A recreation arms race now underway at some schools

Water works and recruitment tactics

In an effort to boost enrollment, universities and colleges are building student athletic centers that channel water parks.

Auburn University has a 45-person paw-print shaped hot tub, Pensacola Christian College has a $1 million wave rider, Missouri State University has a zip-line over the pool and a lazy river. Ten schools have AquaClimb pool-side rock walls, 35 more are in the works. 

According to a 2013 NIRSA study, 92 schools reported a combined $1.7 billion in capital projects.

"Aquatics are a huge growth area," says Jack Patton, leader of RDG Planning and Design's sports facilities group. They are also the most expensive part of a recreation center to run per square foot.

Financing student facilities

Officials hope that the amenities will help them stand out in prospective students' minds.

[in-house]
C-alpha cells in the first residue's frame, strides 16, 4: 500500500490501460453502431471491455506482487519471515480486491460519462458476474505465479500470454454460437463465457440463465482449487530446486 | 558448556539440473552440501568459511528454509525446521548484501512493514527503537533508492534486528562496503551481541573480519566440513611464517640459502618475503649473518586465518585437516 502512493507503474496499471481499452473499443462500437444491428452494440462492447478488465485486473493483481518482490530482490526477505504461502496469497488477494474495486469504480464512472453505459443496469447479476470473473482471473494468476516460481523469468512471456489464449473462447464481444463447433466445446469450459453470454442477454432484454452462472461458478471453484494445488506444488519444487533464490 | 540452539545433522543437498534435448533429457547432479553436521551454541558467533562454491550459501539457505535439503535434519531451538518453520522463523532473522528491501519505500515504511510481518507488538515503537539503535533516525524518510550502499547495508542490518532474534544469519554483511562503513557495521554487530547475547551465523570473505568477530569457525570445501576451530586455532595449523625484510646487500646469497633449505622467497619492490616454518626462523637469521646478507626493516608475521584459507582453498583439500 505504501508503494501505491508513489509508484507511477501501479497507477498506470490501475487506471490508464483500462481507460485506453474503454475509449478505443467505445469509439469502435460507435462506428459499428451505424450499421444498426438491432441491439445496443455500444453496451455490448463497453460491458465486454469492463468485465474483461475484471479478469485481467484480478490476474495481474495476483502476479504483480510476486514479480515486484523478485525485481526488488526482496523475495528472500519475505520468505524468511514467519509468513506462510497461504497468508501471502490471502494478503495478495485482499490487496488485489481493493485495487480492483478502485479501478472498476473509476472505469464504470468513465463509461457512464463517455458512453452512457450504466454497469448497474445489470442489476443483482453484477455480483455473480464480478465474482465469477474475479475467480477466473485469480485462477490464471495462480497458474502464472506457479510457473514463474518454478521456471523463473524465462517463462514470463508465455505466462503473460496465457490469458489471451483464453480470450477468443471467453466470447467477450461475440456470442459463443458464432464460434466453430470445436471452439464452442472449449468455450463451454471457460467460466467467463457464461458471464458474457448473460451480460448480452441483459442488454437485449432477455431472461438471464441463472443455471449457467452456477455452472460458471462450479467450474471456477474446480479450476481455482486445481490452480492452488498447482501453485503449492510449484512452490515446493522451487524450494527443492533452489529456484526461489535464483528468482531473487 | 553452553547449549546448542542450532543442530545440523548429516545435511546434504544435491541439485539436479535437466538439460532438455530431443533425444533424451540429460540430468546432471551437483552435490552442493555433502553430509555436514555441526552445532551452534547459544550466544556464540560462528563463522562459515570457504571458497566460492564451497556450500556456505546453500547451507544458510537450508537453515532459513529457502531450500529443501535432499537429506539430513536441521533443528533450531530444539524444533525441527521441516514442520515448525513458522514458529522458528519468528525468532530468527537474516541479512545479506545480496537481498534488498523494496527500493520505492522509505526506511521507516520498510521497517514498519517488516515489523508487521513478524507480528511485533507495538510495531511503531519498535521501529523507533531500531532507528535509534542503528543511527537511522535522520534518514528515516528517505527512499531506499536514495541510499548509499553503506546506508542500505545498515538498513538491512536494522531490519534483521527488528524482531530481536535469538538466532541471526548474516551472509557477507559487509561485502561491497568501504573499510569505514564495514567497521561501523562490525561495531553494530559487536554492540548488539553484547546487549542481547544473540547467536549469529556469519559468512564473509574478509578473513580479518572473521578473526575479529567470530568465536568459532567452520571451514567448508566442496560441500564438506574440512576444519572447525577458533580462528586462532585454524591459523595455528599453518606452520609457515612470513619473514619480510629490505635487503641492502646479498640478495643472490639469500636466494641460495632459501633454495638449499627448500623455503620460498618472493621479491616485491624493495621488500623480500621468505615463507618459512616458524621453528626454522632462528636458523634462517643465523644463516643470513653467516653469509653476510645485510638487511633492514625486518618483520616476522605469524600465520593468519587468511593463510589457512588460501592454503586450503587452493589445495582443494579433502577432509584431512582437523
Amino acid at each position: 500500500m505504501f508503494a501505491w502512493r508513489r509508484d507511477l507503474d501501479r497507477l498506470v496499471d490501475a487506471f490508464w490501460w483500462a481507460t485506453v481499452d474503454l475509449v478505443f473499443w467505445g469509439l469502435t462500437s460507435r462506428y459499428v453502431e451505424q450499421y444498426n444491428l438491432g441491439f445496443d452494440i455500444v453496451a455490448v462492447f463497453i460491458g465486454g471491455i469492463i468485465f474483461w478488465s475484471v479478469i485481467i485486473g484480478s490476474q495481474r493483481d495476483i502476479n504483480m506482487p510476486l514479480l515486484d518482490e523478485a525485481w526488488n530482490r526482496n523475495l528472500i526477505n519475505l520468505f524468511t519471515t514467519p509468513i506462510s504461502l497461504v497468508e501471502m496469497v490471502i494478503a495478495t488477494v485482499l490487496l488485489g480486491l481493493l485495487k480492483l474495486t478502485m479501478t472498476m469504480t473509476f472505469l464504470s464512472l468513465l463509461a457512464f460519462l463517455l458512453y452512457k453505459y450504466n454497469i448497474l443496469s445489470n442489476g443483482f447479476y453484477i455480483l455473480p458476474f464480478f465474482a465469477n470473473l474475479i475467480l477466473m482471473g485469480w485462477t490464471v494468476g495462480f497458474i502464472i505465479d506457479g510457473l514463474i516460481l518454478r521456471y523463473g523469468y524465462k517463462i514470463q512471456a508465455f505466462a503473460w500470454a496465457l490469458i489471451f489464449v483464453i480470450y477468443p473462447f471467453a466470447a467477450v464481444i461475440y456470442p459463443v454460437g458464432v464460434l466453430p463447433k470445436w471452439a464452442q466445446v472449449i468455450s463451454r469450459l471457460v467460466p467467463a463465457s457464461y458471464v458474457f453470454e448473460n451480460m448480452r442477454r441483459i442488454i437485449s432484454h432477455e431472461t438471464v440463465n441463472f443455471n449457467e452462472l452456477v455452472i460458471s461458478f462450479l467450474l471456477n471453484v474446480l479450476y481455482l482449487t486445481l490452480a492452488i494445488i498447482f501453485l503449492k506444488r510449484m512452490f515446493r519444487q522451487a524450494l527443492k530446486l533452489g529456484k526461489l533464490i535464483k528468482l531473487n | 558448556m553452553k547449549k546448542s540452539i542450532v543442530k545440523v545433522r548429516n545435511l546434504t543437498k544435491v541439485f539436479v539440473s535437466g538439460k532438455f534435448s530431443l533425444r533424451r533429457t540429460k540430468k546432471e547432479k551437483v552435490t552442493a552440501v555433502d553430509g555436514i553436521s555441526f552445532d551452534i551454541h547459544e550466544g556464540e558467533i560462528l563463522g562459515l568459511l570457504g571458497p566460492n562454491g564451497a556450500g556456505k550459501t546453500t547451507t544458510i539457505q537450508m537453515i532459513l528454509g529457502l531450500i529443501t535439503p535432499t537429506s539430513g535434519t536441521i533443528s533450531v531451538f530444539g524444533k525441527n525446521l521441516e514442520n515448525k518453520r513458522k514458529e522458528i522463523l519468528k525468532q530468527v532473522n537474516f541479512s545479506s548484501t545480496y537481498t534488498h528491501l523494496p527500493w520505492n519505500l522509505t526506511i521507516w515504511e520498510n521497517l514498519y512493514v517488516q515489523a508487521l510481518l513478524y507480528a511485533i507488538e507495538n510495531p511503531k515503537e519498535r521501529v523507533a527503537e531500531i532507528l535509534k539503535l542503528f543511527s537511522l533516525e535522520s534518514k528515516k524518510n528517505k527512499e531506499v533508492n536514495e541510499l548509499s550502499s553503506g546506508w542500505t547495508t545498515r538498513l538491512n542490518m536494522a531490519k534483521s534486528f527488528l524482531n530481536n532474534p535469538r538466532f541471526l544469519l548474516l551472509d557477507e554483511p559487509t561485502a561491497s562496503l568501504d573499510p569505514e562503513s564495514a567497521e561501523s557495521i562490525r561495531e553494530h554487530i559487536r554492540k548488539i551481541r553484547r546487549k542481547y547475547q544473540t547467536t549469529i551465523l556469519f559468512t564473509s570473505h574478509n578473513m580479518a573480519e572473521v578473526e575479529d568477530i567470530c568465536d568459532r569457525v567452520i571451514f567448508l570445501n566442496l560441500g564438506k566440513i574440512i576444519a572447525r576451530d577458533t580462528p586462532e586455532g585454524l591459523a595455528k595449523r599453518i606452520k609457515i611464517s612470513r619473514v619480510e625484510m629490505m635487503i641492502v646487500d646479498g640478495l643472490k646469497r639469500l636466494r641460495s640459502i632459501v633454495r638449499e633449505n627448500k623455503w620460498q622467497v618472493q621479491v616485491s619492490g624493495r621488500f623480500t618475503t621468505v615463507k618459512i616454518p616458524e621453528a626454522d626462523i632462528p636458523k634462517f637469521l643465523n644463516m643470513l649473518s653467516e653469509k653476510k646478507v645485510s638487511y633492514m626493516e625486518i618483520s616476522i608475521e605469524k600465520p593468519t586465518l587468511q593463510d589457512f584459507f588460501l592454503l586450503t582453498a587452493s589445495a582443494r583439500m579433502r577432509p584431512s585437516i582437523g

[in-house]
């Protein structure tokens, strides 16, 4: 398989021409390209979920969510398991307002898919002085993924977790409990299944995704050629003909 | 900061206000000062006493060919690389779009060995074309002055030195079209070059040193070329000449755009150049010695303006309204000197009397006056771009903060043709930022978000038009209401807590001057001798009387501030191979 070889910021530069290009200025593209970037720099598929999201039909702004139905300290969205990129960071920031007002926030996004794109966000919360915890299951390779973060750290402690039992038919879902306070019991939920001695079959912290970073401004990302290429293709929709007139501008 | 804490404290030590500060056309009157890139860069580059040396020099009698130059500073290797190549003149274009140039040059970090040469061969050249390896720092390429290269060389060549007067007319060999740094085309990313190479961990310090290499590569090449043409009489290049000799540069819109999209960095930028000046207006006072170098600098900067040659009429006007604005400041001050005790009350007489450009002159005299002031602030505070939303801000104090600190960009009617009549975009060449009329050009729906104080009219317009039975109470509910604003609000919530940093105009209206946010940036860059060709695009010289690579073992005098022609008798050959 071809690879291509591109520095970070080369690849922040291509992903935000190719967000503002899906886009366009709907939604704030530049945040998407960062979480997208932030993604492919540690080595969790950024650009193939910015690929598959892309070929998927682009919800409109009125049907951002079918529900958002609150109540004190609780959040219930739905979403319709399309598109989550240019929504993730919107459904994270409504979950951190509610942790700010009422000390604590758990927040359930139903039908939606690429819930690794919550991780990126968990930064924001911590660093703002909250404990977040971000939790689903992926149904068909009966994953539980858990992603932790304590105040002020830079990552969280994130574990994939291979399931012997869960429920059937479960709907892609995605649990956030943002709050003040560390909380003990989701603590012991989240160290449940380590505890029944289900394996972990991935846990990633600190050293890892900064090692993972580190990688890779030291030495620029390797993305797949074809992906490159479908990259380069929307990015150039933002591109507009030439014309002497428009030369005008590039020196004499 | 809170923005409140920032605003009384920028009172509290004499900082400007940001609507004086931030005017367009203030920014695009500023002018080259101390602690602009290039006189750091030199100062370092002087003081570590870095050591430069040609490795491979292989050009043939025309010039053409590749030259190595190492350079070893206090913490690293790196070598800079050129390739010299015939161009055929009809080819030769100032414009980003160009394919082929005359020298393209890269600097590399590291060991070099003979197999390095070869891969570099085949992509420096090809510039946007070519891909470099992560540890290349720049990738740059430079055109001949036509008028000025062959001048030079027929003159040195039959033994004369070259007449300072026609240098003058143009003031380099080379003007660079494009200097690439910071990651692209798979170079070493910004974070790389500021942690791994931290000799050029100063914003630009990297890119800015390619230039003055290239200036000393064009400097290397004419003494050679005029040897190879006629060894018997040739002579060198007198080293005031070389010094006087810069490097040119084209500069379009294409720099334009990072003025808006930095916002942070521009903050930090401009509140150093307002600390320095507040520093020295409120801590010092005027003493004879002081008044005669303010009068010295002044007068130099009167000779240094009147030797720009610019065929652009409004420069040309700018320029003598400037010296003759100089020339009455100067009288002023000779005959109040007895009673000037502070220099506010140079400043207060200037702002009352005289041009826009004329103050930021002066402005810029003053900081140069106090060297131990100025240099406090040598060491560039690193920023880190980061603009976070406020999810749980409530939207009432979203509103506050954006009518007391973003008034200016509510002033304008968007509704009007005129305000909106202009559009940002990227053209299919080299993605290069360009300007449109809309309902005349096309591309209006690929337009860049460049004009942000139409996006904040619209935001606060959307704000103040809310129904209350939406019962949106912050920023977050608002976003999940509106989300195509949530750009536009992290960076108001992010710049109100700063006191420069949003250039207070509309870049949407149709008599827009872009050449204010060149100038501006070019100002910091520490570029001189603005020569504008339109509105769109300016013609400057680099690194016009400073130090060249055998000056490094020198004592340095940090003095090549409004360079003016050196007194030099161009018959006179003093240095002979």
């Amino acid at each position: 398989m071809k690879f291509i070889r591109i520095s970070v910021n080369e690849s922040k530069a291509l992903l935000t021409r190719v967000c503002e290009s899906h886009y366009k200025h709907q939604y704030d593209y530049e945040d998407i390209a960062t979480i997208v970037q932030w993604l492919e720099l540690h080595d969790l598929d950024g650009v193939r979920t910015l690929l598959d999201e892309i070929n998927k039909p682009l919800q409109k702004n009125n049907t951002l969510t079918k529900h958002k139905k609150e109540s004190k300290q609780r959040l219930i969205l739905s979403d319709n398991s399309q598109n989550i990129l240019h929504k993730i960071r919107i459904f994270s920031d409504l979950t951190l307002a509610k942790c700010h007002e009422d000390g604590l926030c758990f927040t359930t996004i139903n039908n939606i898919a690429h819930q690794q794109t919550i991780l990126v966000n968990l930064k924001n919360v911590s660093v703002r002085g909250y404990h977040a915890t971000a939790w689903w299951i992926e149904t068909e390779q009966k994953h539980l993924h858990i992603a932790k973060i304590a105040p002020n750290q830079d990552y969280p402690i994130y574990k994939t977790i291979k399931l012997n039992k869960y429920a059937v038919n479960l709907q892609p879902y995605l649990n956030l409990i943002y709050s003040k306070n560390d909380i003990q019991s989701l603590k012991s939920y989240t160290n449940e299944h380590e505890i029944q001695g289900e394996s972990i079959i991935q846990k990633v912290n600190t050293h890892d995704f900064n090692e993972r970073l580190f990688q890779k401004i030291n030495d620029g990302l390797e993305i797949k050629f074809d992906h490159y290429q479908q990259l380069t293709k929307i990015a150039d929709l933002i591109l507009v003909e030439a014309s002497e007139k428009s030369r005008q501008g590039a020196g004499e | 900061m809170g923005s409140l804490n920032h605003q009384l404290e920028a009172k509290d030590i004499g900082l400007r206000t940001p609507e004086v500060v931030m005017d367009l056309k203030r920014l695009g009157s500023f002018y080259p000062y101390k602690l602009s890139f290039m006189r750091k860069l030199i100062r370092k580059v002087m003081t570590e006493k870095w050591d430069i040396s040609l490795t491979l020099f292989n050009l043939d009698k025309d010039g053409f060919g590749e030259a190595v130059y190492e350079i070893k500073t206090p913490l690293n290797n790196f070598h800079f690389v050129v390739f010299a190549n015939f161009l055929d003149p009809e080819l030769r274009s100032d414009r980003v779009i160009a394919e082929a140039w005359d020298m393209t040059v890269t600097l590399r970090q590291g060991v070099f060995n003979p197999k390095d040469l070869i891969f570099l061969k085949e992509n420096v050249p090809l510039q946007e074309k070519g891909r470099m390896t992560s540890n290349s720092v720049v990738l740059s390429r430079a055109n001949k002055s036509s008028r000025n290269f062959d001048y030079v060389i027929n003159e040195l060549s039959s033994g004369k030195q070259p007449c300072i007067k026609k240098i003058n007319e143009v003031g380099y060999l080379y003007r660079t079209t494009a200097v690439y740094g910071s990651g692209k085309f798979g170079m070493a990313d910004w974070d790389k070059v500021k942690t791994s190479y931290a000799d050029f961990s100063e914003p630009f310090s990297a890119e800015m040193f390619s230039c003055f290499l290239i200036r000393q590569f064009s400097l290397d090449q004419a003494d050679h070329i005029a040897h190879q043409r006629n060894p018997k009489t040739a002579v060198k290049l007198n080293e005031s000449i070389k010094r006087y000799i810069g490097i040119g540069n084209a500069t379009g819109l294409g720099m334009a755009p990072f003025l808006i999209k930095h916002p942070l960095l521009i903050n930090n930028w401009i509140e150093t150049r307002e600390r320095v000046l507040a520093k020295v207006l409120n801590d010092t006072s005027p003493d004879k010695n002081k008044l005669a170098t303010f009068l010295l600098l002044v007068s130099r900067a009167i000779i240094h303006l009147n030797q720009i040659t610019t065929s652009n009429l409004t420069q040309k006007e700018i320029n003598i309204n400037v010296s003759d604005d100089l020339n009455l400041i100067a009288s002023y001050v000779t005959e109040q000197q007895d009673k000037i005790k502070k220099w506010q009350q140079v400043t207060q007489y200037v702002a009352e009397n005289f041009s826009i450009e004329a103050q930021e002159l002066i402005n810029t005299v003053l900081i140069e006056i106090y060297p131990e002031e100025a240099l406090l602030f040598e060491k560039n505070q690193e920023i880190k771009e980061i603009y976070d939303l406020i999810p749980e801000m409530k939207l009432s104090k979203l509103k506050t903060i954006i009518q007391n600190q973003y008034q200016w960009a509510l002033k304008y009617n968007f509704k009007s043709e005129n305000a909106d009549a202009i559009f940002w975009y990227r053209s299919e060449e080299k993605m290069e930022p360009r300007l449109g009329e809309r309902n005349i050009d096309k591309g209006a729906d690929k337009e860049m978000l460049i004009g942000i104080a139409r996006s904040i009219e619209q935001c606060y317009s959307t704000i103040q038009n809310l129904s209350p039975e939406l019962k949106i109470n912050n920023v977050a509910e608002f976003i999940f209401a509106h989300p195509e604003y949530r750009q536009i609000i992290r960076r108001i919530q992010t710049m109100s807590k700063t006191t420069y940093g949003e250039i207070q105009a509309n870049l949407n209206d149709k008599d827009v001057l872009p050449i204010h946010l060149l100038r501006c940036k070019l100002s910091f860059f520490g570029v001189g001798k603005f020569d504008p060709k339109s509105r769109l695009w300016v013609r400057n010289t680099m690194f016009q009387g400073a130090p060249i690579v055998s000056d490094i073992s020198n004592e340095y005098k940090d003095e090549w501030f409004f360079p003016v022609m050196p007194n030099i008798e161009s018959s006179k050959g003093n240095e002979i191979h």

It works. Resort-style facilities boost student enrollment, particularly at less-elite schools, according to a 2013 study from the National Bureau of Economic Research.

At the University of Missouri, each tour stops by the "indoor beach club's" palm trees, lazy river, waterfall, and grotto modeled after the Playboy Mansion's.

But not all institutions push for water park-level leisure pools. In an effort to stem its party-school image, Arizona State University rejected even lounge chairs to discourage people from sunbathing.

The spotlight on aquatics comes as universities rebrand student recreation centers as social spaces where students can hang out, instead of just fitness-focused areas.

Studies at Michigan State University and Purdue University show students who work out at campus gyms may strengthen their academics as well (Rubin, New York Times, 9/19).

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